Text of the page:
Web traffic from Chromebooks accounted for two-one-hundredths of one-percent (0.02% or 0.0002). Since its launch in 2011, the Chromebook has been marching to its own tune but hard sales figures have not been making much news.
OEMs that have been manufacturing Chromebooks have not been bragging about their sales performance either. It has been reported that Acer has only sold about 5,000 Chromebooks since last summer. That has not stopped Google however, in fact, Google doubled-down with the recent introduction of the high-definition touch screen Chromebook Pixel. Samsung’s Chromebook was also a hot item on Amazon this past holiday season.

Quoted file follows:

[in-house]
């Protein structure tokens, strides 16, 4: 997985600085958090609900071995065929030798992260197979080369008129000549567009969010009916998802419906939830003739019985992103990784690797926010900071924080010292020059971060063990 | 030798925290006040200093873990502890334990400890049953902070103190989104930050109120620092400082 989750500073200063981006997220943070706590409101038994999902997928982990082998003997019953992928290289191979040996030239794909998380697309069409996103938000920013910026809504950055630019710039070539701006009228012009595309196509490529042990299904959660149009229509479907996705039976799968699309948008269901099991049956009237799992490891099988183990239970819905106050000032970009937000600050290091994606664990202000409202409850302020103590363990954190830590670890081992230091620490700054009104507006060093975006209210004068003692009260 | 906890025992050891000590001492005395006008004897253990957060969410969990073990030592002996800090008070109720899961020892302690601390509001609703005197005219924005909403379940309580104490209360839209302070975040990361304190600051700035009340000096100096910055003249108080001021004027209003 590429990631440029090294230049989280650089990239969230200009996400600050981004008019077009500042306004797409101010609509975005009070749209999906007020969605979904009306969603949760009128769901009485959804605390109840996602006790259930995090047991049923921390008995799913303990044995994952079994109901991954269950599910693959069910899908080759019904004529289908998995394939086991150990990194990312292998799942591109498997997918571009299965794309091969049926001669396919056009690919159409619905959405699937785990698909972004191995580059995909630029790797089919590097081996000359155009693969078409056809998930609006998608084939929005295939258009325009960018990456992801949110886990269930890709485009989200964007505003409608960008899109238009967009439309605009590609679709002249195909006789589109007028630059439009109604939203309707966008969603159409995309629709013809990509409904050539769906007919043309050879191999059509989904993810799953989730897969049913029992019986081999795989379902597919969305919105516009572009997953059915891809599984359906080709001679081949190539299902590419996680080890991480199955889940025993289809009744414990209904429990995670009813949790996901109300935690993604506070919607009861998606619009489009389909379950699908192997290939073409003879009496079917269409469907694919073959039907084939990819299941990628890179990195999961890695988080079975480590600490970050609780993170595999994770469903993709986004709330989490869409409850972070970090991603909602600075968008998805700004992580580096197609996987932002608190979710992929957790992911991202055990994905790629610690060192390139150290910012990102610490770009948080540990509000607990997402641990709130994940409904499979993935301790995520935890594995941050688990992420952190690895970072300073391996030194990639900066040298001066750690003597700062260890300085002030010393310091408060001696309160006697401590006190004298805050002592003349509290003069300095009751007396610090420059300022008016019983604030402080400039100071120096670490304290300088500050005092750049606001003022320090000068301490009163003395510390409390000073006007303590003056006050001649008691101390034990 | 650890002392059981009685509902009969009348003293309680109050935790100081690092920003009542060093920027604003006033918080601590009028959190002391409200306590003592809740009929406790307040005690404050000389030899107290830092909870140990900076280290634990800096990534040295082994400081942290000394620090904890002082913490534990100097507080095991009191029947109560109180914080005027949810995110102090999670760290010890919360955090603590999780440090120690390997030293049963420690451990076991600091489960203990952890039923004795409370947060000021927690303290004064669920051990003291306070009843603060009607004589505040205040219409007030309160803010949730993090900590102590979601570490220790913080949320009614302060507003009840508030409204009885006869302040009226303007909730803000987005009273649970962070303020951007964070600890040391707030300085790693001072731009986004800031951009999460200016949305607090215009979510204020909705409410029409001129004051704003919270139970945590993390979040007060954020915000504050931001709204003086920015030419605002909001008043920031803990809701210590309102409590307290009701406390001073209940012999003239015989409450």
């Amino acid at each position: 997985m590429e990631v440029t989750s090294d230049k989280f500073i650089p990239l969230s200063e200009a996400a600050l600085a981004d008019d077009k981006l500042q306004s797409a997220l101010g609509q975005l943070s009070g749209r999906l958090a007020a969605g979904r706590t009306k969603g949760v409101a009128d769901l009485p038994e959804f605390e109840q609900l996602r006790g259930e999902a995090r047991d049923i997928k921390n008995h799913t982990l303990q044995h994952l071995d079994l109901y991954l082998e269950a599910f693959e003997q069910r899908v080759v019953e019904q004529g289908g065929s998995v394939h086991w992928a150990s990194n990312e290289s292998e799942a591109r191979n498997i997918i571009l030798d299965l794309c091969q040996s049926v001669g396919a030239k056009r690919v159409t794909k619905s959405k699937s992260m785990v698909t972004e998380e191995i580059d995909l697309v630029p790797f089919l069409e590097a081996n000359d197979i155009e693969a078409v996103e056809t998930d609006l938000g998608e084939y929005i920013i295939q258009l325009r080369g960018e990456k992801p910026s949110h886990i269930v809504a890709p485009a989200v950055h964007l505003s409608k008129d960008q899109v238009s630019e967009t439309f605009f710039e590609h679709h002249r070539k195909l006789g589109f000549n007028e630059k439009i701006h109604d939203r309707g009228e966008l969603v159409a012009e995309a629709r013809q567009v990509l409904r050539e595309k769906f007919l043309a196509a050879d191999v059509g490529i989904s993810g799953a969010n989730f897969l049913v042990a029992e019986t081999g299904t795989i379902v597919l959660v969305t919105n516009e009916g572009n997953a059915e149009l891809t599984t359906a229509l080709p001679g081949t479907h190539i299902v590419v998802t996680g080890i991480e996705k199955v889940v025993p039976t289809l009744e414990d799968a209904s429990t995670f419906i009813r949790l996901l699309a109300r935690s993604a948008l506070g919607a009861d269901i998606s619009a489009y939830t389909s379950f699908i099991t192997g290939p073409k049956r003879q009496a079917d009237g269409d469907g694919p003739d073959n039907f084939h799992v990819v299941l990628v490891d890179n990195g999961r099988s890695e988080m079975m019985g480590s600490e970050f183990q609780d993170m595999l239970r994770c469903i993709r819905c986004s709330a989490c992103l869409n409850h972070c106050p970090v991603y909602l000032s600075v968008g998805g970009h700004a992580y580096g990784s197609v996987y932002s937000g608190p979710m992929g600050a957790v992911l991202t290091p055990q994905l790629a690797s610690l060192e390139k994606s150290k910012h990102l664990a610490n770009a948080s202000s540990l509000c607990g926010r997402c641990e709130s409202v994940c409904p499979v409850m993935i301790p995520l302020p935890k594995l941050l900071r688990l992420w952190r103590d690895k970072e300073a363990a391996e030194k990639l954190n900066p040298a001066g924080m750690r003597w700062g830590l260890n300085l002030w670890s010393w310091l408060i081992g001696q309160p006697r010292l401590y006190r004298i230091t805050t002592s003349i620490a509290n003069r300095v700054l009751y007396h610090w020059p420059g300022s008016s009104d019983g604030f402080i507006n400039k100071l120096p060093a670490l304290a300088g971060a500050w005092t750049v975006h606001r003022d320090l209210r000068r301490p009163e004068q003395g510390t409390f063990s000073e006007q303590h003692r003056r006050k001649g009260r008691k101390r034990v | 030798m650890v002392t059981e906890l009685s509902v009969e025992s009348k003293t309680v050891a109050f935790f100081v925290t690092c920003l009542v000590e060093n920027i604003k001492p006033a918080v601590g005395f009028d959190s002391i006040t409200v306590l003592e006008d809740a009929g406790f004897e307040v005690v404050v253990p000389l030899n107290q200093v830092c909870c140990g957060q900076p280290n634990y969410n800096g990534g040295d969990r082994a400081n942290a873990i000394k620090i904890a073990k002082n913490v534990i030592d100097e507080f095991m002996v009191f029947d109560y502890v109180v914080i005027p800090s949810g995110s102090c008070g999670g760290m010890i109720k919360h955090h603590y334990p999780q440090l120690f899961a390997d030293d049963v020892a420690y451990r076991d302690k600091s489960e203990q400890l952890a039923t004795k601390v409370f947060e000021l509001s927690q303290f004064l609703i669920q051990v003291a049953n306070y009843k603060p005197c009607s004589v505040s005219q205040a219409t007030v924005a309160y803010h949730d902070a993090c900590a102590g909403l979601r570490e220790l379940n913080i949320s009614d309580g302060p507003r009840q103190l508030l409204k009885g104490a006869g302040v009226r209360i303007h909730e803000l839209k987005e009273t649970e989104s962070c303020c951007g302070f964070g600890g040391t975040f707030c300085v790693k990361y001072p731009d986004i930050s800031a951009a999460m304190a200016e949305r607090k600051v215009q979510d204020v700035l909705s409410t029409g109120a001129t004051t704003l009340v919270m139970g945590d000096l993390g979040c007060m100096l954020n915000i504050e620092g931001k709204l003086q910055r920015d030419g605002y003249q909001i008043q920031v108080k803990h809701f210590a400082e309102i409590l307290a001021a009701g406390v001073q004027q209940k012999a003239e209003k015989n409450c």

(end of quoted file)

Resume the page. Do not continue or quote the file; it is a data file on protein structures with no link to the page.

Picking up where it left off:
By comparison, Windows RT statistics are not any better, however, Windows RT was able to achieve parity in only a few months. Its popularity may grow now that manufacturers are cutting prices on Windows RT devices.
What does this really mean to Chromebooks and Chrome OS? Nothing. Google is clearly invested in this horse for the long haul. That is a good thing, because over 90% of the world is in a Windows environment and a lot of people are not on board with the whole cloud computing scheme.
Chrome is a solid OS, it came out of the Pwnium 3 conference unhacked which is a major accomplishment. Microsoft is equally all-in with Windows RT and its path also certainly includes a heavy dose of cloud computing in the future as well. So while Chrome is off to a slower-than-molasses-in-winter-time start, Google’s vision is long and its pockets are deep.